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So Blessed

May 30, 2016

Last night, I asked my 10 year old grandson to accompany me today to the DFW National Cemetery for the Memorial Day event. In my hometown, Jacksonville, we had wreath hangings and they usually had a nice ceremony and a beautiful remembrance of our fallen soldiers. I’ve missed going to that the last 2 years. Brandon asked why we needed to go to a cemetery to see markers of a bunch of dead guys. Here’s what I told him:

“According to the Department of Veterans Affairs, between the years of 1775-1991, 41,892,128 soldiers have served in our armed forces. 1,190,110 of those soldiers died while serving their country. 1,581,331 were wounded; some of those returned to battle to fight again. From 1991 to 2010 another 24,211 soldiers lost their lives in war. They died to protect our freedom. They leave their homes and their families for long periods of time to go all over the world to keep us safe.

Brandon, you are 11. Some of these men and women were only 7 years older than you. Others lied about their age and went even younger. They loved their country, their flag, their families, and you and me. ”

He was listening closely by this time and asked, “Nynny, why would they fight for me? They don’t even know me.”

I explained that the heart of a soldier was big like that and they loved the freedom we enjoy in this country. They loved the people in it and they wanted to see it preserved for everyone and their children and their children’s children. I also said, “A soldier stands at his duty post somewhere in the world as we are talking, is in danger, but is keeping watch, losing his sleep so that we can sleep without worry safe in our beds. Somewhere tonight, a soldier may die, giving his life up so we can be free. Somewhere today,a soldier’s family is eating their burgers with friends and praying their soldier will come home soon. Tomorrow, people will visit the graves of their soldiers bringing flowers in the only way they can show love to that soldier anymore.”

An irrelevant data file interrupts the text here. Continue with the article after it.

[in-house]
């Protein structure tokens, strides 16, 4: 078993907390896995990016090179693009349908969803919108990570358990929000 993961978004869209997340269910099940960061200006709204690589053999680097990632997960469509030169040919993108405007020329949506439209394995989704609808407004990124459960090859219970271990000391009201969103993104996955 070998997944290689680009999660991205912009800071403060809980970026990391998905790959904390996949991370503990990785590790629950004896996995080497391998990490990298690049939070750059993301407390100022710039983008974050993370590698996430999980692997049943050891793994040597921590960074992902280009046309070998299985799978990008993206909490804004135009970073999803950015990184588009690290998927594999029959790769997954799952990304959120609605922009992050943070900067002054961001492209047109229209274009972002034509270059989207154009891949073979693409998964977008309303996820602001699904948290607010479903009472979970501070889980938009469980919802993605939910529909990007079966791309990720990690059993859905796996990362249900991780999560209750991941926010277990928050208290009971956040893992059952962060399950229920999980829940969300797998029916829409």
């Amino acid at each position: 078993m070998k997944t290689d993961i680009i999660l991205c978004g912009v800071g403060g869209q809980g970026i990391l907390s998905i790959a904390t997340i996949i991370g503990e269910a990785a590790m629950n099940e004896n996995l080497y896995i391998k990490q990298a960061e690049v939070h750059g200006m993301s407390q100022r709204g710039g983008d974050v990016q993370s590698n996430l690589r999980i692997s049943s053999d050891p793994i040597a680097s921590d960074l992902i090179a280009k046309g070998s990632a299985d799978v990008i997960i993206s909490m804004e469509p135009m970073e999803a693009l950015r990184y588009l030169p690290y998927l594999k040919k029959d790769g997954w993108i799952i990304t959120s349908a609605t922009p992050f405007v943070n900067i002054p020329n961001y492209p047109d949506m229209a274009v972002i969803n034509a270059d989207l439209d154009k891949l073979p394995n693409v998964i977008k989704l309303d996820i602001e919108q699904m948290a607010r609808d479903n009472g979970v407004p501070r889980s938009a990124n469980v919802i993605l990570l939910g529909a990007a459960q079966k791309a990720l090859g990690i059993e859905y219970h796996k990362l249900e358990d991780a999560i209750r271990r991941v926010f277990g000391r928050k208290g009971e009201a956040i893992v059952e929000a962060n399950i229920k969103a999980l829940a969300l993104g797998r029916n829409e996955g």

His reply, “Wow, so they are like Jesus. He gave up his life too.”

Today, we donned our red, white, and blue and drove to the cemetery. We did not expect the traffic and the press of people as families came to lay flowers and wreaths all over the cemetery and attend the ceremony. Brandon was visibly touched by the rows upon rows of graves and the flags at the ready. He began reading the names on some of the stones as our cart passed. There was silence in the cart and others listened respectfully.

On arrival at the ceremony, an older veteran was speaking but we were much too far away to hear his words and Brandon just watched other people. He was displeased that others around us were talking and disrespecting the speaker. A piper furled his bagpipes in the opening bars of Amazing Grace and he was on his feet in appreciation of the solemness of this moment. On hearing taps, he was ready to go and was silent as we rode back to our vehicle.

As we walked to our car, a soldier in uniform came toward us and Brandon met him halfway, shook his hand and thanked him for his service. With tears in his eyes the man hugged him, shook his hand and thanked him.

Be still, my heart. What a privilege to see my grandson grow very tall in that moment and show his gratitude for service and awareness of sacrifice.

He had little to say for much of the way to our lunch spot, Big State Diner. A sign on the wall said, “Do not let fear take away your dreams.” He asked what it meant and then said, “Wait, I know! I can have dreams because there are soldiers.”

After ordering his milkshake and cheeseburger with all the trimmings, he began to talk about his morning and what he had seen. When the food arrived, he asked to bless it.

Here is his prayer:

“Dear God, thank you for all the soldiers and Navy Seals like Uncle Peter. Thank you that they love us and love freedom. Thank you that I can have dreams because soldiers give up their time to make sure I get to dream. Thank you for our food.”

And Nynny said, “Amen,” with tears in her eyes.

 

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